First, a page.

Custom Versus Culture: A Modest Distinction

Custom Versus Culture: A Modest Distinction {
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If it were proposed to all nations to choose which seemed best of all customs, each, after examination, would place its own first; so well is each convinced that its own are by far the best.” —Herodotus (III, xxxviii)

To be honest, it took about four readings of Rémi Brague’s essay “From What is Left Over” (First Things, August 2017) before I felt confident enough to tell myself I understood it. Some of the perplexity probably stemmed from the word culture being used over 60 times, and not always with the same meaning.

Unlike Isidore of Seville, I don’t think that etymology holds the key to the cosmos, but once I realized my confusion concerned this word culture, I consulted a dictionary to guide me out of the perplexity. Yet I also abided by C.S. Lewis’s instructions: “One understands a word much better if one has met it alive, in its native habitat. So far as is possible our knowledge should be checked and supplemented, not derived, from the dictionary.” And: “everyone starts telling us what the word does not mean; a sure proof that it is beginning to mean just that.”

The Oxford English Dictionary says culture and custom are both of Latin origin. Each came to Modern English via the Normans around the same time. Since the 1300’s custom has always meant modes of habits, behaviors, manners, practices, or as our Congress puts it, “ways and means.” (Even menstruation used to be called “the custom of women.”) The Greek equivalent, nomos, can mean law, nature, or custom, as in the line by Herodotus.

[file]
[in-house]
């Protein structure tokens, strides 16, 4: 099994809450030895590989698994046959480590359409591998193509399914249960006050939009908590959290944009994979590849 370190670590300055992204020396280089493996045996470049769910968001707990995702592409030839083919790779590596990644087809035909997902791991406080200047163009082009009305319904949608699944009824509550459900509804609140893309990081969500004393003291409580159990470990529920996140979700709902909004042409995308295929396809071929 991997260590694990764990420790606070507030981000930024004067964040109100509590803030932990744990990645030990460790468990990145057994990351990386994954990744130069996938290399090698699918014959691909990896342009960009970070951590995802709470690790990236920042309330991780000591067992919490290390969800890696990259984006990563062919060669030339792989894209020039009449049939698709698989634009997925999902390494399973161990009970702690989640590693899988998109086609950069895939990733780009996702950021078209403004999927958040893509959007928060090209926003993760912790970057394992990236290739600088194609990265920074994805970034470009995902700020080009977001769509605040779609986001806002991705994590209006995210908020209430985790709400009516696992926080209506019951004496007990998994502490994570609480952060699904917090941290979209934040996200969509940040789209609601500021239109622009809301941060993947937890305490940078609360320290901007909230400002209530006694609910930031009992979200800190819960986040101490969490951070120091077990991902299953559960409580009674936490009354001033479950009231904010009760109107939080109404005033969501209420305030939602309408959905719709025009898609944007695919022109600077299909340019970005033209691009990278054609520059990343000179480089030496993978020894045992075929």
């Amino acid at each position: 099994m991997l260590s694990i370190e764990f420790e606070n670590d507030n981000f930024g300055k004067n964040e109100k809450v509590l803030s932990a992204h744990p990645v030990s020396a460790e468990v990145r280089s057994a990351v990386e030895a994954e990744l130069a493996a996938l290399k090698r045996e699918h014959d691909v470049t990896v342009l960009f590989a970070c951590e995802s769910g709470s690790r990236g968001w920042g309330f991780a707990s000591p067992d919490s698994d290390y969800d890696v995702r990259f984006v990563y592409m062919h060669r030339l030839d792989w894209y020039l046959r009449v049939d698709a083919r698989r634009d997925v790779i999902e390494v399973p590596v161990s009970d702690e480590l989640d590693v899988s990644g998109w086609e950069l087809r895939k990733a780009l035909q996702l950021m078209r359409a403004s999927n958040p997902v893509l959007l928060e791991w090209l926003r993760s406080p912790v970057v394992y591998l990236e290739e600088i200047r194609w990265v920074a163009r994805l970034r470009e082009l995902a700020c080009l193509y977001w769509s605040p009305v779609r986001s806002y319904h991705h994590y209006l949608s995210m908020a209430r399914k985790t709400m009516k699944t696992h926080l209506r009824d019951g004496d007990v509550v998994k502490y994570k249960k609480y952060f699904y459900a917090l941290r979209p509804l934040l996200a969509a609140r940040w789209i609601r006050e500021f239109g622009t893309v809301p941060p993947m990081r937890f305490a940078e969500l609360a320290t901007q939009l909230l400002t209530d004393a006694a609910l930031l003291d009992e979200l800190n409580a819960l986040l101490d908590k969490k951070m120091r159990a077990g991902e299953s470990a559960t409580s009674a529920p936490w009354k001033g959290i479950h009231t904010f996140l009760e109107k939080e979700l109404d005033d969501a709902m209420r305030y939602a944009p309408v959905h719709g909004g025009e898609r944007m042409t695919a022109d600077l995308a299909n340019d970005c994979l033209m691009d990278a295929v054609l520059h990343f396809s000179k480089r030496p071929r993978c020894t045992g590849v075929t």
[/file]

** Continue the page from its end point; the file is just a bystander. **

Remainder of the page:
Culture as a synonym for customonly came into contemporary practice in about 1860. Nearly fifty years later Edith Warton, instead of using the word culture, swam against the current by naming her novel The Custom of the Country (1909).

If I went back in time to ask Samuel Johnson: “what is the culture of London here in the 1750s?” he wouldn’t know what I meant. If instead I asked him what the customs of London were, he would be able (through perhaps unwilling) to provide a ready answer. But if the medium really is the message, what has the parlance of our times lost by replacing the word customwith culture? Was anything gained by substituting one word for the other?

We still use custom in its traditional sense when we travel and complain of “going through customs.” This meaning is derived from the Latin custuma: the customary payment for taxes and tariffs. The customer was originally the individual who received the payment. Also closely related is the word costume, as Goethe recognized in his autobiography: